Hypersonic ReEntry Deployable Glider Experiment Critical Design; How Public Response Impacts a Technology's Path of Innovation.

Goldberg, Avery, School of Engineering and Applied Science, University of Virginia
Goyne, Chris, EN-Mech & Aero Engr Dept, University of Virginia
Baritaud, Catherine, EN-Engineering and Society, University of Virginia

As groundbreaking and cutting edge technology is developed, it is crucial to remember the importance of how the technology is perceived. The Hypersonic ReEntry Deployable Glider Experiment (HEDGE) aims to demonstrate the feasibility of using CubeSat technology for extremely low cost hypersonic testing. The presence of hypersonic aircraft and weapons is growing in the aerospace and defense industry as the United States works to keep up with its competitors but developing this technology is expensive; finding ways to lower the cost of this development will allow production to increase and make room for a potential emergence of hypersonic technology in the public sector. The Actor-Network Theory can be used to investigate how public response impacts a technology’s path of innovation, providing insight for future engineering projects. These two topics are connected through the application of the STS topic for the technical topic. In order to make decisions that will support the success of hypersonic engineering projects, it is key to understand the role that public response will play. Hypersonic testing is prohibitively expensive, making tests are infrequent and progress slow in its technological area. CubeSats, a type of very small nanosatellites, are relatively inexpensive and simple to produce. CubeSats are easily launched and can be managed by teams of amateurs, like the aerospace engineering students at the University of Virginia working on HEDGE. For this project, six functional teams of students work together to design and launch a CubeSat that will orbit in a hypersonic vehicle configuration, collecting temperature and pressure data. This proof-of-concept project will demonstrate the feasibility of using CubeSat technology for extremely low cost hypersonic testing. If this experiment is successful, the process of testing hypersonic vehicles could become drastically more accessible and inexpensive which would lead to faster progress. HEDGE is an ongoing project, spanning from Fall 2021 to Spring 2025, meaning there are no conclusive results yet. However, up to this point, there has been significant progress in the planning stage. The final deliverable in Spring 2023 is a critical design review which has a fully planned design for the project. The Structures and Integration, Software and Avionics, Power and Thermal and Environment, Communications, Attitude Determination and Control Systems and Orbits, and Program Management teams have produced a design for all aspects of the mission. At this point, the project is on schedule and on track for success with the next steps being prototyping and manufacturing. Perception of a technology plays an important role in its development yet it is often ignored when technology is being developed. This idea yielded the research question, “How does public response impact a technology’s path of innovation?”. The Actor-Network Theory will be applied to the Concorde, the first supersonic commercial passenger carrying aircraft, as a case study to examine how the different actors contributed to the failure of the technology when it was decommissioned. This exploration will prove the hypothesis that public perception of a technology is the most significant actor when introducing a new technology. The Concorde aircraft flew from 1976 until 2003 when they were decommissioned. Over the years that Concorde was in use, the perception of the technology grew increasingly worse as problems became clear: noise pollution affected those near where Concorde aircraft flew, the cost of fuel needed to power the aircraft was greater than the profits made, a crash of one of the planes in 2000 incited fear in the public. With each problem came a drop in the positive perception of Concorde, each drop led to actions taken by the various actors involved such as the people living near Concorde’s flight sites, local legislators, and, eventually, national legislators and the manufacturers and distributors of Concorde aircraft. When the Actor-Network Theory was applied to this case study, the aforementioned evidence pointed to the perception of Concorde as the key actor in bringing about the downfall of the Concorde technology. Technology can seem very removed from the general public, especially from those who do not directly interact with the technology. The Actor-Network Theory applied to the Concorde case study demonstrates that if the public perception of a technology is negative, the technology can fail without ever directly interacting with the public. When working on hypersonic technology, it is important to use this lesson to ensure the success of the technology by considering what the public response to the technology may be before it is introduced.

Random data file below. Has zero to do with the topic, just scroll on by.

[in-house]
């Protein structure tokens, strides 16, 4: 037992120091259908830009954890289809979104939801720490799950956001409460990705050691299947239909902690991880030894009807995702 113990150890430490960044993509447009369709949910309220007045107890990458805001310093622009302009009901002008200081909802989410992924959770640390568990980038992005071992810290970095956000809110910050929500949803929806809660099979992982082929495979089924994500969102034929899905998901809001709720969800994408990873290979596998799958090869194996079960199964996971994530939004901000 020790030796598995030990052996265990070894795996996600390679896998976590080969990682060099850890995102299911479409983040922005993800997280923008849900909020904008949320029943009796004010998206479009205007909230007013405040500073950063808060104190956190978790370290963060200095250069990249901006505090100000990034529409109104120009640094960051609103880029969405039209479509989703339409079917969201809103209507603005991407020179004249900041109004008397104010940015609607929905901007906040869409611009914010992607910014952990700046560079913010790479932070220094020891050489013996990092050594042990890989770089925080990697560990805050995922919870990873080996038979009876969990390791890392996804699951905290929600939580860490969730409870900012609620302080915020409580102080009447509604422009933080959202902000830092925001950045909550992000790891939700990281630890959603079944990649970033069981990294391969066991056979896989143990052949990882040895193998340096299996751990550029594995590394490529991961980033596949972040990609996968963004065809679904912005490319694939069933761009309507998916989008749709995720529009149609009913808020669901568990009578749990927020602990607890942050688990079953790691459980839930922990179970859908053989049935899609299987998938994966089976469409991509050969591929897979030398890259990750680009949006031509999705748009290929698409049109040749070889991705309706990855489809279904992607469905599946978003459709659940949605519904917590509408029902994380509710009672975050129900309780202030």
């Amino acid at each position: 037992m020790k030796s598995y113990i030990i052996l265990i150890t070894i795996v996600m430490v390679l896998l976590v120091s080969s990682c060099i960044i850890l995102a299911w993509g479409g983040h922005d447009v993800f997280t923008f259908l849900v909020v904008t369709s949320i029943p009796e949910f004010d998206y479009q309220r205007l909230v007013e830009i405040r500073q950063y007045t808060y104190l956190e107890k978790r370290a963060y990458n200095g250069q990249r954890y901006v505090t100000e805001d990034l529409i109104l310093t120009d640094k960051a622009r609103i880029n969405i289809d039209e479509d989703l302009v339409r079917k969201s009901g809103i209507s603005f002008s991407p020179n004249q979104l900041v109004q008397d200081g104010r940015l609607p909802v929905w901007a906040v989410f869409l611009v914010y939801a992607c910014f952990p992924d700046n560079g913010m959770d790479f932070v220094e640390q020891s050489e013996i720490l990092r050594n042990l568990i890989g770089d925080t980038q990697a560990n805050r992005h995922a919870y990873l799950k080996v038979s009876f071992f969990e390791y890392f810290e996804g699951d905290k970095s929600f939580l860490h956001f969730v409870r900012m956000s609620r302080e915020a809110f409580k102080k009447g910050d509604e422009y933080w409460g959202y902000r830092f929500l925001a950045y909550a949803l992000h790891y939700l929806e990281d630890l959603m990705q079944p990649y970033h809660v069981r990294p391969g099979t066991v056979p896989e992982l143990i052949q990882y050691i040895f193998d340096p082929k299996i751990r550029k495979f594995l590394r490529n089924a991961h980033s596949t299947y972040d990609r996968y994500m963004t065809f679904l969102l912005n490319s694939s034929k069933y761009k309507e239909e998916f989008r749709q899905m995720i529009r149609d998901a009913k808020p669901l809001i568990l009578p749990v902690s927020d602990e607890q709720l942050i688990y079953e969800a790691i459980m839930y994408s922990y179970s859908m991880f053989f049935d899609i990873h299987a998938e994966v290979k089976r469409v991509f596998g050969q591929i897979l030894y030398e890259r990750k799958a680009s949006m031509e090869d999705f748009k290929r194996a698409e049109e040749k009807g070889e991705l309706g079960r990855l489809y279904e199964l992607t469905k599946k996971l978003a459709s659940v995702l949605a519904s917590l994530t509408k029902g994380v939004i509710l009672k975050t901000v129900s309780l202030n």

BS (Bachelor of Science)
Actor-Network Theory, Hypersonics, Low cost hypersonics testing, Framing and overflow

School of Engineering and Applied Science
Bachelor of Science in Aerospace Engineering
Technical Advisor: Chris Goyne
STS Advisor: Catherine Baritaud
Technical Team Members:Joseph Abbe, Dick Doyle, Samuel Kristy, Matthew Quiram, Hussain Asaad, Grant Duemmel, Joseph Lee, Kaiya Saunders, Danielle Ashbahian, Daniel Fisher, Aaron Liu, Jackson Stoner, Joseph Beasley, Hong Ji Liu, Nicholas Storey, Zachary Carroll, Nicholas Haddad, Lauren Murphy, Lucas Talbert, Aidan Case, Spencer Harris, Corin Myers, Thomas Yin, Andrew Culbertson, Sean Jones, Kevin Nguyen, Mateo Nguyen

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